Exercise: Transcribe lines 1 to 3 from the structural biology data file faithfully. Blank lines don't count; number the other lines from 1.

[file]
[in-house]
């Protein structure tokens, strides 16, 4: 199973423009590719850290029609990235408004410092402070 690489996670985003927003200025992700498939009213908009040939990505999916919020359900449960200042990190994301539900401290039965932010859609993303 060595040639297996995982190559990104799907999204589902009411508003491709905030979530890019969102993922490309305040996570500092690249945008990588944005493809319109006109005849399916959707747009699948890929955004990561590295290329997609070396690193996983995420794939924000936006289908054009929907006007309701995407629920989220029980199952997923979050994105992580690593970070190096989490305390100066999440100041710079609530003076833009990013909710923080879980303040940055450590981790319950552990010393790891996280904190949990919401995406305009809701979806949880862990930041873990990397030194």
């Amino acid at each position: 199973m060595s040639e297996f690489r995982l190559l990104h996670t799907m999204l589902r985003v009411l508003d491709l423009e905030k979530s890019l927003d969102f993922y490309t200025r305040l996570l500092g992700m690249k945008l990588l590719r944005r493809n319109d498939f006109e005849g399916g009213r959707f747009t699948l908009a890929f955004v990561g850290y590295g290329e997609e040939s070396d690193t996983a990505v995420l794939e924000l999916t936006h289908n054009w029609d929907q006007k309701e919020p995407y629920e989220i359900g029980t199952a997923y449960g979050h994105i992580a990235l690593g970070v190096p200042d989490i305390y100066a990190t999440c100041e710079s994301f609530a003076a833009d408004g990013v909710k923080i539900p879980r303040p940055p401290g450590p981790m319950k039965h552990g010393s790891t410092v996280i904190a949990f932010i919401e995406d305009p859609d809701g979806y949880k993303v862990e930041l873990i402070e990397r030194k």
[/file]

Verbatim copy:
[in-house]
């Protein structure tokens, strides 16, 4: 199973423009590719850290029609990235408004410092402070 690489996670985003927003200025992700498939009213908009040939990505999916919020359900449960200042990190994301539900401290039965932010859609993303 060595040639297996995982190559990104799907999204589902009411508003491709905030979530890019969102993922490309305040996570500092690249945008990588944005493809319109006109005849399916959707747009699948890929955004990561590295290329997609070396690193996983995420794939924000936006289908054009929907006007309701995407629920989220029980199952997923979050994105992580690593970070190096989490305390100066999440100041710079609530003076833009990013909710923080879980303040940055450590981790319950552990010393790891996280904190949990919401995406305009809701979806949880862990930041873990990397030194």
């Amino acid at each position: 199973m060595s040639e297996f690489r995982l190559l990104h996670t799907m999204l589902r985003v009411l508003d491709l423009e905030k979530s890019l927003d969102f993922y490309t200025r305040l996570l500092g992700m690249k945008l990588l590719r944005r493809n319109d498939f006109e005849g399916g009213r959707f747009t699948l908009a890929f955004v990561g850290y590295g290329e997609e040939s070396d690193t996983a990505v995420l794939e924000l999916t936006h289908n054009w029609d929907q006007k309701e919020p995407y629920e989220i359900g029980t199952a997923y449960g979050h994105i992580a990235l690593g970070v190096p200042d989490i305390y100066a990190t999440c100041e710079s994301f609530a003076a833009d408004g990013v909710k923080i539900p879980r303040p940055p401290g450590p981790m319950k039965h552990g010393s790891t410092v996280i904190a949990f932010i919401e995406d305009p859609d809701g979806y949880k993303v862990e930041l873990i402070e990397r030194k």